COMMENTARY: Year-end giving to small arts groups pays it both forward and backward

More than a write-off, it's a community investment

CINCINNATI -- I’m not an economist, financial adviser or lottery winner, but this much I do know—a lot of people looking to shave a little off the top of their taxable liability give money at the end of the year to nonprofit organizations.

Large arts groups—that is, those that can afford development and marketing departments—often pepper their email lists in December with pleas for year-end gifts. Today, I’m standing up for the little guy, making a pitch for just a handful of small arts organizations worthy of your support—now and year-round.

I’d argue these groups and others of their size are the lifeblood of a city’s artistic vitality. They often serve participants and audiences with no other outlet to partake, intake or commune through that particular art form. That is, without them, no other organization would be there to fill the void.

When you support small arts organizations, your investment goes further. Your $20 means much more to, say, a neighborhood chamber music association than to a symphony orchestra with an endowment in the tens of millions. And if you have it within you to give $100 or more, who knows—you might have a chair named after you. I mean, an actual chair.

Art Beyond Boundaries ( Art Beyond Boundaries is a gallery in Over-the-Rhine dedicated to artists with disabilities. You can get a taste for the gallery’s work through this video I produced this fall about an exhibition featuring two longtime local artists. The gallery, which also has a professional development program and arms for education and outreach, falls under the nonprofit umbrella of The Center for Independent Living Options . You can make your donation to Art Beyond Boundaries through the Center.

Elementz ( On paper, Elementz is a community and media center in Over-the-Rhine focused on hip-hop arts education and participation. When you’re inside the center, at the foot of Over-the-Rhine, it’s clear Elementz is a literal lifeline to some of the city’s most vulnerable teens and young adults. Programs focus on dance, video and music production, poetry, turntabling and more. There are classes, performances and collaborative projects with other organizations .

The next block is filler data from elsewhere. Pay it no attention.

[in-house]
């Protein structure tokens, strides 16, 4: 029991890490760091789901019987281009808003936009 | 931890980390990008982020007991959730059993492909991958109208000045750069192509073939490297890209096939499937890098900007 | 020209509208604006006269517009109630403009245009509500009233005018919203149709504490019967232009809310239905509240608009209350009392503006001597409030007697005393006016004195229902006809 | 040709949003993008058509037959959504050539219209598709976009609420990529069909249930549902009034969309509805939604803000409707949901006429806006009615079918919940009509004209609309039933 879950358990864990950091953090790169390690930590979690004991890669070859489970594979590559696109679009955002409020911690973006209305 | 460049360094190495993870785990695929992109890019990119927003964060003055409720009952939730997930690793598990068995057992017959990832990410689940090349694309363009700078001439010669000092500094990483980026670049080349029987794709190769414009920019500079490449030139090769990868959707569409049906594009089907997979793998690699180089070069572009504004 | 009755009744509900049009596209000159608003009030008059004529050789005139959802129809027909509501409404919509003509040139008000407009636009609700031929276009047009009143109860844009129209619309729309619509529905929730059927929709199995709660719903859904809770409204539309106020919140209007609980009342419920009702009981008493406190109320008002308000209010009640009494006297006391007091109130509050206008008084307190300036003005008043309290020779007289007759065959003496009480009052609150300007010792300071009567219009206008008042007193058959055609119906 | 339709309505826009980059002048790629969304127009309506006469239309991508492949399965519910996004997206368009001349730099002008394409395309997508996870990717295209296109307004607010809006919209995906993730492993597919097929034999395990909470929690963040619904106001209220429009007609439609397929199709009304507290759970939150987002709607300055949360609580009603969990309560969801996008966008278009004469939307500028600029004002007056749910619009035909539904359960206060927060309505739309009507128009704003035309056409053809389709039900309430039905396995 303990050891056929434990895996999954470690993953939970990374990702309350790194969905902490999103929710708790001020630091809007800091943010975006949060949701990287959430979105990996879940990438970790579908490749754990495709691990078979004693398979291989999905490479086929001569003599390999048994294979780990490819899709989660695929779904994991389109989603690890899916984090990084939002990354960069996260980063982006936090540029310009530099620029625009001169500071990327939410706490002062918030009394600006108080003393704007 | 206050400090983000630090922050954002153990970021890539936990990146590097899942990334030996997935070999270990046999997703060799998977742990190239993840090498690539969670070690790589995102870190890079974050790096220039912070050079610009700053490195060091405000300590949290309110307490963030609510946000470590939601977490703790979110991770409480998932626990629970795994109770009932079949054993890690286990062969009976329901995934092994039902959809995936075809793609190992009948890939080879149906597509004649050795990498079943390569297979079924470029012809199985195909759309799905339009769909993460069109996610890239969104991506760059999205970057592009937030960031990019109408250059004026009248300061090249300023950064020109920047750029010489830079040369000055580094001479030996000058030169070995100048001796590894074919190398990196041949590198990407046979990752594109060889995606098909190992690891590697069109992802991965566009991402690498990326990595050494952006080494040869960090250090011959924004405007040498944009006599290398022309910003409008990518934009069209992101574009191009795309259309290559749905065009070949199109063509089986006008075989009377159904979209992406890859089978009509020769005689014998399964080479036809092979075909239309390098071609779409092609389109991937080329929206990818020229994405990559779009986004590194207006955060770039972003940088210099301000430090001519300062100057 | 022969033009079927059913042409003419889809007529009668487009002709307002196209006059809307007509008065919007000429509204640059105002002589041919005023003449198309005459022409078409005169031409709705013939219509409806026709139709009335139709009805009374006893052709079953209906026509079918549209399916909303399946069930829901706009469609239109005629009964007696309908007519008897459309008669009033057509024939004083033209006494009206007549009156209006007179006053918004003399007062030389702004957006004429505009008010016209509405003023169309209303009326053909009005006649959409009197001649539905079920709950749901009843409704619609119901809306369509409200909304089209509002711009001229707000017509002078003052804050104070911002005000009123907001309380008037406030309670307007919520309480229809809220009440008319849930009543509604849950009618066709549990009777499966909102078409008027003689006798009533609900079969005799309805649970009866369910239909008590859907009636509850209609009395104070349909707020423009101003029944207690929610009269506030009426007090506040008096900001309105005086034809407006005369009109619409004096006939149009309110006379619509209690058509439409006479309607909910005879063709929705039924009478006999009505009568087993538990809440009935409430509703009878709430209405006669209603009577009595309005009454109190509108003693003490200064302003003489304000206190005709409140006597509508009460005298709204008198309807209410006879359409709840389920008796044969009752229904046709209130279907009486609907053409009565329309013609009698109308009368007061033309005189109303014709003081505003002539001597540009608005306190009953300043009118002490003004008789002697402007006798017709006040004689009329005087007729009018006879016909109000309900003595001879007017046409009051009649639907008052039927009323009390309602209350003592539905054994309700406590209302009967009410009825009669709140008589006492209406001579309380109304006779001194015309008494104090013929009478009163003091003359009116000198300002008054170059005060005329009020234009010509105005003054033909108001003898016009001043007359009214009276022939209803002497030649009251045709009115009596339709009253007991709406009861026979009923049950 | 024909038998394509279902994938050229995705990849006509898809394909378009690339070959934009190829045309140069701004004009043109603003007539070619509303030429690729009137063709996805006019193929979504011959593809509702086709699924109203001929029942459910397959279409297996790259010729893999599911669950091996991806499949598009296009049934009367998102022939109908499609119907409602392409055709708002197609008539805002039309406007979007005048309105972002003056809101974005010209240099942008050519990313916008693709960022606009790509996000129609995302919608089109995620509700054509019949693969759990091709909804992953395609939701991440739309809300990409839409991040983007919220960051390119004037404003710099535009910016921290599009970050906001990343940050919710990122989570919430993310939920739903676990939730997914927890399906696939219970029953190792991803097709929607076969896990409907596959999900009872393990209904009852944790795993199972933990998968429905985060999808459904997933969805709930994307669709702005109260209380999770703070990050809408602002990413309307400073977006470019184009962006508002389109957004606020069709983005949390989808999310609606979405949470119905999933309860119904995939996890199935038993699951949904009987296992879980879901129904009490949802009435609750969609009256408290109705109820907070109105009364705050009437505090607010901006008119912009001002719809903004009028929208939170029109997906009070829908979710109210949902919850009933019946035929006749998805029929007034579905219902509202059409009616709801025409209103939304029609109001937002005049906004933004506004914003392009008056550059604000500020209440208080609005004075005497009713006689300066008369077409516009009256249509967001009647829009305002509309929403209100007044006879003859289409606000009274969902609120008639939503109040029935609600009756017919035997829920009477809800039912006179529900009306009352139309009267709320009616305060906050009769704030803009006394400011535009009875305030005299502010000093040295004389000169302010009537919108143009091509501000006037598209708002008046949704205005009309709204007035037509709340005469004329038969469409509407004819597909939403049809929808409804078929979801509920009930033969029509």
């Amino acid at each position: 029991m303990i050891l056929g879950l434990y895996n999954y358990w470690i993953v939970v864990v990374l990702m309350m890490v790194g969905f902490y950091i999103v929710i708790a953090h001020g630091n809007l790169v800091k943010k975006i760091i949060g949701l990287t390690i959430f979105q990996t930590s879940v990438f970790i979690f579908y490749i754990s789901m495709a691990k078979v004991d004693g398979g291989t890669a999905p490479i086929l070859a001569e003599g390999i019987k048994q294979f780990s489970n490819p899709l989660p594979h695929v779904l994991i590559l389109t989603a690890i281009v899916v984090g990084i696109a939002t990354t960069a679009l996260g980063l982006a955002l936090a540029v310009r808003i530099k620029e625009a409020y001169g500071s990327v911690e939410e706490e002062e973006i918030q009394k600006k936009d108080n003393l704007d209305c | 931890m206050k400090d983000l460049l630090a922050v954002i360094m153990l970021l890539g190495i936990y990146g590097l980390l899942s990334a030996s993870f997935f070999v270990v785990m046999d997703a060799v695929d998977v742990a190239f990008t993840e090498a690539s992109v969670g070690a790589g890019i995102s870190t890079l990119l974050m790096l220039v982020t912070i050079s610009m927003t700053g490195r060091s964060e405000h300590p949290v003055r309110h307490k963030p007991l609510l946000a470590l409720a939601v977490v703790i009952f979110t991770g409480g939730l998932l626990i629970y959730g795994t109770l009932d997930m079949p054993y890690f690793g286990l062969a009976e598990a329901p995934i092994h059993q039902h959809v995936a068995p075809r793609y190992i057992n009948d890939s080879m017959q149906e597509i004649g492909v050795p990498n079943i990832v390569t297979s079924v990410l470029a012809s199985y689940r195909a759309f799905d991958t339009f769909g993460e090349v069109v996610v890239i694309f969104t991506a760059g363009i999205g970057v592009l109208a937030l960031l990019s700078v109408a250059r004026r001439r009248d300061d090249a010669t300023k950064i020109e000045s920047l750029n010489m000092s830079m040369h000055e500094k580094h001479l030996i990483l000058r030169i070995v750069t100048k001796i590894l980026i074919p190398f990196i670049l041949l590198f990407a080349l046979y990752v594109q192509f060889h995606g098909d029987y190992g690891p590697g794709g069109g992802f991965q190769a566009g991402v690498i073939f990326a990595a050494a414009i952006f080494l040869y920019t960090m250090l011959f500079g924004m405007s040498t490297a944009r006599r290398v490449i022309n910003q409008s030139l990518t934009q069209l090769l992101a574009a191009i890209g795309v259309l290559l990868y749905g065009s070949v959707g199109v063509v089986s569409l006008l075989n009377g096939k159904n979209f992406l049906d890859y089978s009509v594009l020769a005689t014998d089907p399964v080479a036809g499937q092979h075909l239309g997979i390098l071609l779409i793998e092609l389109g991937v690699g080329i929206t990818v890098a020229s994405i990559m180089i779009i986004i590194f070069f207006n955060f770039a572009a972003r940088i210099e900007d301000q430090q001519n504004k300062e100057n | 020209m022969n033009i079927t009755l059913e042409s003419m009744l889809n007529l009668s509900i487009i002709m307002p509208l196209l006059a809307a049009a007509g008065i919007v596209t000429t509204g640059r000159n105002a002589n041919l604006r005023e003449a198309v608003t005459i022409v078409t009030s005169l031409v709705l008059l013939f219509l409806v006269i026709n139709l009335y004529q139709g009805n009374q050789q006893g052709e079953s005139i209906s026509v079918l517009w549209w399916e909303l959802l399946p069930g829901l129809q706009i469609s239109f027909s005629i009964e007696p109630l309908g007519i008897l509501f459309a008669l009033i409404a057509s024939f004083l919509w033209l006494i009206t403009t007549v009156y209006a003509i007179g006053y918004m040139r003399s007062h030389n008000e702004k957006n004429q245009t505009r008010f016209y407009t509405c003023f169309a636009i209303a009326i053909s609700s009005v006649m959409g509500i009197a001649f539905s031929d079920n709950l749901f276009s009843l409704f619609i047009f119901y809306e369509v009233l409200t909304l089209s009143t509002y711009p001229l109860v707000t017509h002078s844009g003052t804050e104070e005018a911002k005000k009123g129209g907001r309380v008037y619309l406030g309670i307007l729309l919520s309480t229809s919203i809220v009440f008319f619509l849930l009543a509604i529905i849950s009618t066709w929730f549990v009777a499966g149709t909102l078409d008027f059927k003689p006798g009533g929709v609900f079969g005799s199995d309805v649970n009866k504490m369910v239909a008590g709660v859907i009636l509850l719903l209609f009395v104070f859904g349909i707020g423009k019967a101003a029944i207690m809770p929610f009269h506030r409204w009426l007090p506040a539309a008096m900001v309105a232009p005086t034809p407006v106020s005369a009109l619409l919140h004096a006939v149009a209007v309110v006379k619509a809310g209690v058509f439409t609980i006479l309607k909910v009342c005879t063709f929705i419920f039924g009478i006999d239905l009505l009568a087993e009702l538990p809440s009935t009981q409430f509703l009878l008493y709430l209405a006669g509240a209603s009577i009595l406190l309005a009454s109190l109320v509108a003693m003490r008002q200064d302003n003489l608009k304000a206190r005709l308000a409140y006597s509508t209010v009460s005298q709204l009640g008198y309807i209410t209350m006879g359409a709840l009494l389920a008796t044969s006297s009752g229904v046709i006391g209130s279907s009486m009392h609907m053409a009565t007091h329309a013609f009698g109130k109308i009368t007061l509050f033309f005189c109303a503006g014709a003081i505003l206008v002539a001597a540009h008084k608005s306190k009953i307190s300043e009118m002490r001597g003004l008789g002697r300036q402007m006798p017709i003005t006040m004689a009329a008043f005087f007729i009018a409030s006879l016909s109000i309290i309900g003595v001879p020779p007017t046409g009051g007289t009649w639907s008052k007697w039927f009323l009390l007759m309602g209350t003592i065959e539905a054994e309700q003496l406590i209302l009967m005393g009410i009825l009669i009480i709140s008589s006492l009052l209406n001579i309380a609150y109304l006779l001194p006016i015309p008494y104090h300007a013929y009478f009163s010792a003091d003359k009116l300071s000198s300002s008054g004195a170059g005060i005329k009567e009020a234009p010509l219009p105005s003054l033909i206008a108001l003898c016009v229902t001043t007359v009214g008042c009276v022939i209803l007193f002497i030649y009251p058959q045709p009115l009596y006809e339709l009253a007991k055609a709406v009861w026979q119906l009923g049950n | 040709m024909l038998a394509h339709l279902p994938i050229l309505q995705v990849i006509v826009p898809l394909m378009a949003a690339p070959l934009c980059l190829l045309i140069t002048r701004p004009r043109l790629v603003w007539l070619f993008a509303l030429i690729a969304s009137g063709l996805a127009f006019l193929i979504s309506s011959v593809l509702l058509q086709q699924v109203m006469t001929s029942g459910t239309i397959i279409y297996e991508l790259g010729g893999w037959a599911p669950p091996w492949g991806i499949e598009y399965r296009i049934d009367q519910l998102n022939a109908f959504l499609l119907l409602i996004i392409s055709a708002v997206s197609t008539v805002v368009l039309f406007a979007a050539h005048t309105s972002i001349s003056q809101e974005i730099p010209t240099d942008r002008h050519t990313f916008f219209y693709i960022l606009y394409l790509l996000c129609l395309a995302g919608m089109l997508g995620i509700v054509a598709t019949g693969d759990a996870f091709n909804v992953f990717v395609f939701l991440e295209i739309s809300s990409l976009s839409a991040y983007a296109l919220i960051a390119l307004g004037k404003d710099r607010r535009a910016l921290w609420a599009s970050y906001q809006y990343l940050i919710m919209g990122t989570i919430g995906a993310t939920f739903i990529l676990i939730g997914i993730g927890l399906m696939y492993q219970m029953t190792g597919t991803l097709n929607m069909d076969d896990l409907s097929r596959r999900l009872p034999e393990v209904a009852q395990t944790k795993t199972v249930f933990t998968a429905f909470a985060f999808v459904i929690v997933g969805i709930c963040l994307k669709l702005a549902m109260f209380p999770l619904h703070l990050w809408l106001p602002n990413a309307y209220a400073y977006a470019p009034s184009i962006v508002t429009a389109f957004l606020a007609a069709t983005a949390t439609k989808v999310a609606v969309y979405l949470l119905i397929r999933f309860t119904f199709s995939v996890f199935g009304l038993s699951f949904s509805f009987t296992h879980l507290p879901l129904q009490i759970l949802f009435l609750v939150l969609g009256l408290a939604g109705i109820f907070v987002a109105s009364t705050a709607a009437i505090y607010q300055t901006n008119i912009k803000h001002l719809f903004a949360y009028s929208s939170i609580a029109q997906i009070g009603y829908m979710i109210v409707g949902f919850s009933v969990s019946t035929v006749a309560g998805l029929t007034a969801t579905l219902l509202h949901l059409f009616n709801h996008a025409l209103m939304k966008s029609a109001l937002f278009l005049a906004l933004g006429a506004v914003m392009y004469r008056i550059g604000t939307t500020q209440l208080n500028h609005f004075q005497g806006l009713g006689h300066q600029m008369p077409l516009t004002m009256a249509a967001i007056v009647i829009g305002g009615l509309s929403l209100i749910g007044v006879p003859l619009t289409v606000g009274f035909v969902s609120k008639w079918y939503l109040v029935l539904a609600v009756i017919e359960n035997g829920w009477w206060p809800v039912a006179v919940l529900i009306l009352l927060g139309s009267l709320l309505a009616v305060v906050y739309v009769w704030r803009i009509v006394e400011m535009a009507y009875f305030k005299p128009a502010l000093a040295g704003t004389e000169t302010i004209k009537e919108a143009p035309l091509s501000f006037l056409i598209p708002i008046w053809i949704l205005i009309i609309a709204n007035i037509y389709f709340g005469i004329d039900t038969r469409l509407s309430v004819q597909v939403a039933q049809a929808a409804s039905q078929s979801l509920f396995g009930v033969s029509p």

Frank Simon Band ( The band’s namesake died in 1967, after making his mark through the Cincinnati Symphony Orchestra, the John Philip Sousa Band and the College Conservatory of Music. But the Frank Simon Band lives on to preserve original band music and commission composers to write for the band medium. The band also supplements school music programs with workshops, lecture demonstrations and formal concerts. This year, the band began a free summer concert series.

Linton Music ( Chamber music retains its intimacy through Linton Music, which preserves founding director Dick Waller’s vision of creating a concert atmosphere of “music-making among friends.” Linton offers a six-concert chamber series at First Unitarian Church in Avondale and five Monday concerts each season at at Congregation Beth Adam in Loveland, along with a series designed for children ages 2 to 6.

Manifest Gallery and Studio Drawing Center ( ) Rooted in a 3,000-square-foot center in Madisonville, Manifest covers every element of the drawing process, from classes, open labs and artist residencies to gallery exhibitions and publishing. The drawing center, itself, is a draw-at-your-own pace environment—there are a range of plaster casts and busts and a life-sized skeletal among the available models, and participants often post on their own to the center's online Studio Wall

Pones Inc. ( Performance art and public dance are rarities in Cincinnati, and Kim Popa’s company, Pones Inc., for now has that realm largely to itself. Though Pones often collaborates with a number of performing arts groups and productions, Pones is better known for its site-specific and often-surprise performances on transit buses, in parks, libraries, grocery stores and other spaces populated by unsuspecting masses. Popa’s intent is to help people see public space—and the people inhabiting them—in different ways.

Tiger Lily Press ( A team of volunteer printmakers runs this studio inside the Dunham Recreation Center. Founded in 1978, Tiger Lily Press offers printmaking classes, studio space to emerging and established printmakers, occasional exhibitions and an annual sale.

Women Writing for a Change ( Writers at all ages and experience levels are welcomed into the fold of Women Writing for a Change. There’s a sheen of zen/wellness to the group’s classes and retreats, which focus on everything from journaling and poetry to long-form fiction.

The group also produces anthologies and operates a book club and online bookstore.

Print this article Back to Top